They were waiting there in the desert because the smugglers didn’t bother keeping track of the Russian border guard patrols. They had a much simpler and more direct method. While they paused just short of the border, four tribesmen were sneaking up on the nearest border guard post a kilometer away. The guards were used to harassing rifle shots from angry tribesmen, but when these four opened fire with their brand-new Degtyarev light machine gun the post would panic and shoot off their emergency flares to summon all the roving patrols back to their aid. And the smugglers could then cross the border unmolested.

Sometimes the rifles would be exchanged for Iranian gold, which was best. Sometimes opium, when it was in season. But usually they drove back a flock of sheep, the tribe’s main currency. Harder to manage, but food on the hoof outside the state system could always be turned into good money.

The rifles came from a Shahsavan sergeant in the local Red Army garrison, the Azerbaijan Division. Older weapons packed in grease and set aside for wartime mobilization. Replaced in their crates with broken rifles that were supposed to be disposed of. The crates were counted regularly but no one ever bothered to look inside. The same with the ammunition. The wooden crates were still stacked up in the armory, but the metal cans of bullets that had been inside them were long gone.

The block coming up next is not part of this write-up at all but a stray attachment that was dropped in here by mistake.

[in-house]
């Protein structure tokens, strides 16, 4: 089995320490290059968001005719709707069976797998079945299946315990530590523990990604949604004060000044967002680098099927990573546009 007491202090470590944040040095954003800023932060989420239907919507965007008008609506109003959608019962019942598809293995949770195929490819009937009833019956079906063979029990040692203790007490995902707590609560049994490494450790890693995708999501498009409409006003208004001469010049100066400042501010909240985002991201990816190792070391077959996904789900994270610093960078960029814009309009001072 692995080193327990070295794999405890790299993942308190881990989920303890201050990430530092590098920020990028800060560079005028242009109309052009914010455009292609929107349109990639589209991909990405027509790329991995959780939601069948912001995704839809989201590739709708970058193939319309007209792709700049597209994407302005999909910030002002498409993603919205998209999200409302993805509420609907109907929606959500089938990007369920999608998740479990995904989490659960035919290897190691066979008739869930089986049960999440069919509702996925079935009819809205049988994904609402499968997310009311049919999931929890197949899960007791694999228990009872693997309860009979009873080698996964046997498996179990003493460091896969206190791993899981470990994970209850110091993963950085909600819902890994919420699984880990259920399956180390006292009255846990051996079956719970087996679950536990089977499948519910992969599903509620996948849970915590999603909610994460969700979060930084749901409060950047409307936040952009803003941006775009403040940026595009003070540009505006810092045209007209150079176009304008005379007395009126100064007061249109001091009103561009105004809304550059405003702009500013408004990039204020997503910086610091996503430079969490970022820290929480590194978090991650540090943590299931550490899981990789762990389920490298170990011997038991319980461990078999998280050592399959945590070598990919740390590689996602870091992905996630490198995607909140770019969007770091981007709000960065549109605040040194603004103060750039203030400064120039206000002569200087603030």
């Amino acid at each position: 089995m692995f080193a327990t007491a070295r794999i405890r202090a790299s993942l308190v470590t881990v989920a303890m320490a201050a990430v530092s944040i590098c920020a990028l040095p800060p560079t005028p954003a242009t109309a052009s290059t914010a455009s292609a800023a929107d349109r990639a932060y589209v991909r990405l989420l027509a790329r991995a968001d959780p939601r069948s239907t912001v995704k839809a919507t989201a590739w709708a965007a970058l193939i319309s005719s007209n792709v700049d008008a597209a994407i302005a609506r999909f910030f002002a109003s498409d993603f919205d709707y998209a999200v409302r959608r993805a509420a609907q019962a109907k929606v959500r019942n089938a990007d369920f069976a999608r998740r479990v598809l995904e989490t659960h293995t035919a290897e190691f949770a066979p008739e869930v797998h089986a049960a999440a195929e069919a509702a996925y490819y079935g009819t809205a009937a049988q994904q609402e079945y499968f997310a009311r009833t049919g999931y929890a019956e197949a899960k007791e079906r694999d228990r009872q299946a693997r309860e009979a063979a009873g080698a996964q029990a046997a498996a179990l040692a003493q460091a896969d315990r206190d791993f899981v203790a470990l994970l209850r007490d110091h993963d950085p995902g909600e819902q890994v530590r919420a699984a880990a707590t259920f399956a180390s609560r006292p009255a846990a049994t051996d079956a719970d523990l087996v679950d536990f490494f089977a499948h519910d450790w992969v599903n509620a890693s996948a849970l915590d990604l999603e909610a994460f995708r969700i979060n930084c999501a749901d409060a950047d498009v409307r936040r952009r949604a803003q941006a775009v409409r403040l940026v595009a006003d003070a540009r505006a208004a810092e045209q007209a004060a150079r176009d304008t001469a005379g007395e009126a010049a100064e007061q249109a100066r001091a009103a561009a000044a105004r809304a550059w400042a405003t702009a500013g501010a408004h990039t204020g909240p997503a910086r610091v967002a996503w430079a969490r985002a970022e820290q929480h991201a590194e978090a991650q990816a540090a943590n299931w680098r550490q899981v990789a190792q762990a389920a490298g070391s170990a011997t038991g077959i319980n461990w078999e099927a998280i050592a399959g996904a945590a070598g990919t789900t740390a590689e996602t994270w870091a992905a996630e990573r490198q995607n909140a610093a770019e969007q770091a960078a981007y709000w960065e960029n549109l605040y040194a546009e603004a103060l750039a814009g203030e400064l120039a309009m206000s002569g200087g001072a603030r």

Sound carried a long way in the desert at night, and everyone heard the shooting start at the border guard post even though it was kilometers away. Usually the machine-gun fire was followed by a patter of frantic shots from the post, but this time there was a roar of return fire. It made the mules jump, and Alexsi had to go down the line to calm them.

The flares popped in the far distance, little pinheads of red and white light. Now everyone was counting down the time for the patrols to ride to the rescue.

A soft, low whistle spread through the air. The kind of muffled sound you hear for a brief instant at night and then dismiss that it ever happened. The tribesmen could make it carry a very long way. Without further command everyone silently slipped back onto their horses and the column of riders headed out. Even the mules got moving without complaint, probably because it was warmer to be walking.